Battery storage firm Zenobe has announced it is to start construction on its 100MW/107MWh battery at Capenhurst, near Chester.
This follows Santander UK providing new funding, taking the total it has provided Zenobe – in the form of a non-recourse debt facility – to over £60 million.
The battery is to be Europe’s biggest and cost tens of millions of pounds, according to Zenobe, as well as being the first to absorb reactive power directly from the transmission grid. Expected to be completed by April 2022, it has already been awarded a reactive power contract awarded by National Grid ESO to help deal with the increased volatility in the frequency and voltage of the network in the Mersey area. This, alongside having a long-term route to market agreement with EDF Trading, is helping to underpin the project finance package, which builds on a first-of-a-kind facility between Zenobe and Santander UK in 2019.
The funding also includes an uncommitted £30 million to support future growth aspirations and new projects developed by Zenobe. It follows the company raising £150 million from Infracapital, the infrastructure equity investment arm of M&G Plc, in 2020.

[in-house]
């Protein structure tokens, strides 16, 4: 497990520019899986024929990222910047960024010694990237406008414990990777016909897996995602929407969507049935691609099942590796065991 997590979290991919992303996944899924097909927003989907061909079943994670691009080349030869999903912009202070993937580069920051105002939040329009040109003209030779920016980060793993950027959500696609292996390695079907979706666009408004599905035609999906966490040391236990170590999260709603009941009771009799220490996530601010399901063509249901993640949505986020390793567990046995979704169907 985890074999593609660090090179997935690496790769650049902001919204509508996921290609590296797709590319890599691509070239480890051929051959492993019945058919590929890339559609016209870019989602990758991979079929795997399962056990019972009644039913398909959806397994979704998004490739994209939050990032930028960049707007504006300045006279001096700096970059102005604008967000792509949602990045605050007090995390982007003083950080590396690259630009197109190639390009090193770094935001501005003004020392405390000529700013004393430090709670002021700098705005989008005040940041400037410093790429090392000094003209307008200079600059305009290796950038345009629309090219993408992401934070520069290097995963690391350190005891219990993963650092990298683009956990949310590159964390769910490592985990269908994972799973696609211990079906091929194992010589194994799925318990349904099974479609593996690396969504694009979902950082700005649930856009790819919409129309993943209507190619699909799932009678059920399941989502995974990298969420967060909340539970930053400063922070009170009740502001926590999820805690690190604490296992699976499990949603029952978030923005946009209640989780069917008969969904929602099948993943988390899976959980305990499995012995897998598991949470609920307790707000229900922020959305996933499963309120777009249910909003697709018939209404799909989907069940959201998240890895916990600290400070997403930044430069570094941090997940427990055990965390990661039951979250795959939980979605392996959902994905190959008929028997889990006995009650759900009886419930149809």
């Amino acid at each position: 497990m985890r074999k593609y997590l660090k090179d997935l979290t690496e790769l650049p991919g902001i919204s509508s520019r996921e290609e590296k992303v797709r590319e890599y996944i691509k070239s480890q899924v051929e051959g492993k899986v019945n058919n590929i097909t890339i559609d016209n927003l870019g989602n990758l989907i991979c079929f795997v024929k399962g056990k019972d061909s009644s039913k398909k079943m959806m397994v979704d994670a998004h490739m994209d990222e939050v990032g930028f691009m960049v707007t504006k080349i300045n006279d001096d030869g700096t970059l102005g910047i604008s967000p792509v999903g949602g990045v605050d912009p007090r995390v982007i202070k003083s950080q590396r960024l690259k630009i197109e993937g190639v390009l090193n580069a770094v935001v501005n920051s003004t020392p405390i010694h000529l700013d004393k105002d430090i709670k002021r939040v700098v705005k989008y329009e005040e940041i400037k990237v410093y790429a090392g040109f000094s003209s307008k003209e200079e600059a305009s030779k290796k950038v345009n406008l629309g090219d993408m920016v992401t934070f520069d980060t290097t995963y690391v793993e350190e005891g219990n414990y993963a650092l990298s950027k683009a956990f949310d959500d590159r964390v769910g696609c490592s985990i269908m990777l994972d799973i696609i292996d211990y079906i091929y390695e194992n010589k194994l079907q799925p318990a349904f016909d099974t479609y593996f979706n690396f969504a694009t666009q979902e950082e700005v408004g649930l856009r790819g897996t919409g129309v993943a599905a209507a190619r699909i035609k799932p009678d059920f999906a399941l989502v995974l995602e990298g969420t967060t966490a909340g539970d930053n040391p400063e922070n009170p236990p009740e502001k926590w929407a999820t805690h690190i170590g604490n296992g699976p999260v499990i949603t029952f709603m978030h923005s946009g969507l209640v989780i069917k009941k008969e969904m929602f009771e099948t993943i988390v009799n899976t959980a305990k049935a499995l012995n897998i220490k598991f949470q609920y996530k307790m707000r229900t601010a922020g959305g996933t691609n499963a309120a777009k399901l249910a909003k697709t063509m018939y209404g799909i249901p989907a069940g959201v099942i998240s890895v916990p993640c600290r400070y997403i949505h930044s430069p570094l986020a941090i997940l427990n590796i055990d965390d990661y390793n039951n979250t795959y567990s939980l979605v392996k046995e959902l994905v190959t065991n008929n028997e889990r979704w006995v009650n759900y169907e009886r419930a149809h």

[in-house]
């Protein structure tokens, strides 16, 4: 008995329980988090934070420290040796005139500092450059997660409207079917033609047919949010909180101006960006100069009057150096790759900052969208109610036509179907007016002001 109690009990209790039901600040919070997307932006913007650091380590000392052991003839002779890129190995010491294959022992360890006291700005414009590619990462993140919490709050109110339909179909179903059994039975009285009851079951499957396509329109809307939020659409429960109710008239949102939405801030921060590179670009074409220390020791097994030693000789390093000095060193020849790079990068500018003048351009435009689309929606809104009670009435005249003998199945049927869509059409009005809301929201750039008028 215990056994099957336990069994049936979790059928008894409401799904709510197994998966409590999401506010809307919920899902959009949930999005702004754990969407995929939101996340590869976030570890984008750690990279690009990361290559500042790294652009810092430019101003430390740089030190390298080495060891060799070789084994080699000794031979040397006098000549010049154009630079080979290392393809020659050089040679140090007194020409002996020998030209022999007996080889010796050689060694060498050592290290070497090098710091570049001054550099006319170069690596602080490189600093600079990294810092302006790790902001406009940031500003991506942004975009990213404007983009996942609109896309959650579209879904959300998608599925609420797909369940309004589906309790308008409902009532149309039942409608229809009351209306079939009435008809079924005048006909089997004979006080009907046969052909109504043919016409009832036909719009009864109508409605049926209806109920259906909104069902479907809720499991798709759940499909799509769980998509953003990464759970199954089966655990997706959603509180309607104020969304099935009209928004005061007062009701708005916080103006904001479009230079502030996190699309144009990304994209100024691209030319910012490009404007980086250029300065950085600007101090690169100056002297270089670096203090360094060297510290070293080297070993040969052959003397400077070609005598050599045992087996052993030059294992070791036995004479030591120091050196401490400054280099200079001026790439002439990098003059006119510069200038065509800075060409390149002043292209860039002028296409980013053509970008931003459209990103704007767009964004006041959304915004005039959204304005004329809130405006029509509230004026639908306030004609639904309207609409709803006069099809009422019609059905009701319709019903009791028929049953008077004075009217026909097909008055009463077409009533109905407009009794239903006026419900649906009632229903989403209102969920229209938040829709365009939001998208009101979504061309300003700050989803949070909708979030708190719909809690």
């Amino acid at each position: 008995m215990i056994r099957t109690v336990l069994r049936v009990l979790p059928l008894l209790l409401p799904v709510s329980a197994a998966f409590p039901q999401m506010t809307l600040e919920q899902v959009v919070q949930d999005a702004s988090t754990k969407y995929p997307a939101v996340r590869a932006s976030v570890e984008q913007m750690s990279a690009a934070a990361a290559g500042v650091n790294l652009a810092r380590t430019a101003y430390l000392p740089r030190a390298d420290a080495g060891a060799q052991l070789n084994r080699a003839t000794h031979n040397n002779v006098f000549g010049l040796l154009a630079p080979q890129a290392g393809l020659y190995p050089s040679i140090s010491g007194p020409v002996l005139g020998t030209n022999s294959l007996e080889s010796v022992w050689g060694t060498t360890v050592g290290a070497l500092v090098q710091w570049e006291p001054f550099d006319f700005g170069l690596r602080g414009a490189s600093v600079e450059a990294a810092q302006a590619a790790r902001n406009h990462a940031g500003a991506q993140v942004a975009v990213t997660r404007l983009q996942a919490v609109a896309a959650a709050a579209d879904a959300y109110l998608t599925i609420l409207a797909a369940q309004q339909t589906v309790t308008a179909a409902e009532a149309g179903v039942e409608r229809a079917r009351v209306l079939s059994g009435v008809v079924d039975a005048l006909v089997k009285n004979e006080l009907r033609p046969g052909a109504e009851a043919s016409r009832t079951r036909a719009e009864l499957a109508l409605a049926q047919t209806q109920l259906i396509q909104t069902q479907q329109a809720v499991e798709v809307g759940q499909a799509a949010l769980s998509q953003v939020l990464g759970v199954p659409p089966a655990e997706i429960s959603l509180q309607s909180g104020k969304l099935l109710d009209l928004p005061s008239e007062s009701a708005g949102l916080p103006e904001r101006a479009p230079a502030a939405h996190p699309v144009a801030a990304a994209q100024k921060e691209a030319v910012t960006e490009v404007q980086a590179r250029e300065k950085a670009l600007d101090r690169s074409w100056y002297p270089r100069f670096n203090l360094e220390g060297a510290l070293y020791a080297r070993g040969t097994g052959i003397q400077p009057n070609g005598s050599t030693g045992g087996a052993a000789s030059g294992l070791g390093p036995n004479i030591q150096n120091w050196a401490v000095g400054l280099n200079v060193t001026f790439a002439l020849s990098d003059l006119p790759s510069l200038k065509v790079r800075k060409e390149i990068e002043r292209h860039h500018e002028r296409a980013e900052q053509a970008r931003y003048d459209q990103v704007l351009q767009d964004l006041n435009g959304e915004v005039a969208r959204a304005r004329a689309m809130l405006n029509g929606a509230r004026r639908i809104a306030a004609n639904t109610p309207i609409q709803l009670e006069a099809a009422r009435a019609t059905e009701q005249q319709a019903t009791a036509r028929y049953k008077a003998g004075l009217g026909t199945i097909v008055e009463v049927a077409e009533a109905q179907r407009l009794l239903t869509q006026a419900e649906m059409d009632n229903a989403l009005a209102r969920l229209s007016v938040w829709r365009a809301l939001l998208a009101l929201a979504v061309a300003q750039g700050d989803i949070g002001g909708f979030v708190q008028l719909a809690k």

Nicholas Beatty, Co-Founder and Director, Zenobe, said: “The additional debt raised and committed will be crucial in allowing us to roll out this project and our future pipeline of battery energy storage projects across the UK.”
Zenobe currently has 75MW of operational grid-scale batteries, with these providing a range of services including balancing, Dynamic Containment and reactive power services in the UK.
In May, it announced it is developing Scotland’s first transmission-connected battery storage project, with the 50MW project in Wishaw, North Lanarkshire expected to be operational by the end of 2022. It is intended the battery will help to help ease grid constraints, stabilise the system and enable greater renewable energy growth.